A factory able to convert up to 200 tonnes of plastic per day into fuel is being earmarked for Canberra.
If approved, the $15 million facility in Hume will be one of the largest of its kind in Australia and will be in operation 24 hours a day.
However, residents in surrounding suburbs of Macarthur and Gilmore are voicing concern, saying locals were not consulted over the proposal.
Chris Klootwijk has lived in Macarthur for more than 30 years and said residents will be also be able to smell emissions from the site, with only 170 tonnes out of 200 being able to be converted into fuel.
"There's certainly a lot of pollution that will be coming in between Macarthur and Gilmore," he said.
"It will have an incredible impact. For locals, [the factory] will be all that we will be able to hear."
The closest homes to the site on Couranga Crescent will be 1.3 kilometres away.
Construction is estimated to begin in October should the site be approved, with the ACT government reviewing the proposal.
While Mr Klootwijk said he supports the idea behind the proposal of recycling plastics that would otherwise be consigned to landfill, he said fears of pollution and the noise of trucks entering and exiting the site was worrying many residents.
"There's going to be far higher carbon dioxide pollution than what would happen if the fuel was directly converted from oil," he said.
Many residents were only told of the proposal through a letter box drop in recent weeks, with a community meeting held on August 30.
Resident Russ Morison said for a project of this scale, more community consultation should have happened.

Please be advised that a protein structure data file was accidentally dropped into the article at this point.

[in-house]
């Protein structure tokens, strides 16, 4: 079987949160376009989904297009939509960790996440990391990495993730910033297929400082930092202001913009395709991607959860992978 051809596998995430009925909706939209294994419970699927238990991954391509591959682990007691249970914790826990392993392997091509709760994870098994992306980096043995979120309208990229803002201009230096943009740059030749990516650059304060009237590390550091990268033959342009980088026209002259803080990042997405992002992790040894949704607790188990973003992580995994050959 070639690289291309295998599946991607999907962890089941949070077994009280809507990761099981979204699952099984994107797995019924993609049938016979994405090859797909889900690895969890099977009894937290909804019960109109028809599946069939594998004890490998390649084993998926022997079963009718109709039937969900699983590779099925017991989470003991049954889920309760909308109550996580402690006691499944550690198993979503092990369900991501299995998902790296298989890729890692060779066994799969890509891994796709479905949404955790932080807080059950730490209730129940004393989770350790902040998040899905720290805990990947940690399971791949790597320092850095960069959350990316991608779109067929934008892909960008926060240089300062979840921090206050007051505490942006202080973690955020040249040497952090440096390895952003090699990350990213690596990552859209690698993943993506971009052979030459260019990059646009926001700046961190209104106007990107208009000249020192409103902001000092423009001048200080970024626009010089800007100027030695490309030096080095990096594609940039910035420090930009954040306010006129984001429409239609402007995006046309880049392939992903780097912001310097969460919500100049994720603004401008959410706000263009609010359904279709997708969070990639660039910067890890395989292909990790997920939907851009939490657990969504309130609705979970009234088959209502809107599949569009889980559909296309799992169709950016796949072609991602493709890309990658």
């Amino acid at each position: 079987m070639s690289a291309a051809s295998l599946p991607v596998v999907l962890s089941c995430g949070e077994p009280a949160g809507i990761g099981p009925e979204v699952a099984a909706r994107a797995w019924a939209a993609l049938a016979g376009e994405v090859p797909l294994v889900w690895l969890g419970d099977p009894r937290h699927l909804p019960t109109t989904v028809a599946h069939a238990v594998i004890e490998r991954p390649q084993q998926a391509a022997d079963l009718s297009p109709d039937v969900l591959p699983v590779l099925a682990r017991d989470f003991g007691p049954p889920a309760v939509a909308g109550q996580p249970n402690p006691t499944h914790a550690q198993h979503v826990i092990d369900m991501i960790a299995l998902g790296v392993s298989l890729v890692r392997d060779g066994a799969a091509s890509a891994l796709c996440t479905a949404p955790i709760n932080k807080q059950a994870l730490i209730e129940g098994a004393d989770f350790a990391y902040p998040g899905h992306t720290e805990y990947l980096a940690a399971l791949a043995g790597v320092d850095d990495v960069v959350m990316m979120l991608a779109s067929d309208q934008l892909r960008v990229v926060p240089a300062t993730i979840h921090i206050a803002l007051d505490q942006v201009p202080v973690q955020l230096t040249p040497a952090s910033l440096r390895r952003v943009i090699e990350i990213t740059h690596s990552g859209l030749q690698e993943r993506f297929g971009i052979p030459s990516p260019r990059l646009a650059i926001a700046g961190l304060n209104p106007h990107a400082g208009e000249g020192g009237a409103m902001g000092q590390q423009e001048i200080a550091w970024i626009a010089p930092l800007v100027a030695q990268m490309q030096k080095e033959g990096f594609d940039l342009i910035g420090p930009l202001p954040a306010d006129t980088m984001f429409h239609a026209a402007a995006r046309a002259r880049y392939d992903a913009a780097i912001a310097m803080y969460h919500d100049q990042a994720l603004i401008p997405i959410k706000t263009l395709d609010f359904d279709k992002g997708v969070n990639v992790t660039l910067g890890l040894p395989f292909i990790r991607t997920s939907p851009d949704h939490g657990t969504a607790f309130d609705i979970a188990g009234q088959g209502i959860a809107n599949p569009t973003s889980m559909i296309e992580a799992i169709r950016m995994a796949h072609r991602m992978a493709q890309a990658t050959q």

"[The factory] will be right on our doorstep. The consultation should have happened way before the government sold the land," he said.
Foy Group, the company behind the project, have been forced to allay concerns of nearby residents about the project.
In a statement, a spokeswoman for Foy Group said the construction and operation of the facility would be similar to that of the company's site in Berkeley Vale in NSW.
"There have been no environmental concerns incidences and zero complaints from the community regarding the [Berkeley Vale] facility," the spokeswoman said.
"The residential community in NSW is within 700 metres of the Berkeley Vale facility, which is nearly half the distance of the closest residents to the Hume facility."
Figures from the group said the factory would contribute 0.7 per cent of the ACT's total carbon footprint, with the emissions being the same as a single-home wood fire.
It is estimated that 30 jobs will be created if the facility is approved.
The spokeswoman said steps are in place to limit any potential emissions produced from the factory.
"Our emissions at the current site are well below the industry standard," she said.
Submissions from the public on the proposed factory close on September 23.
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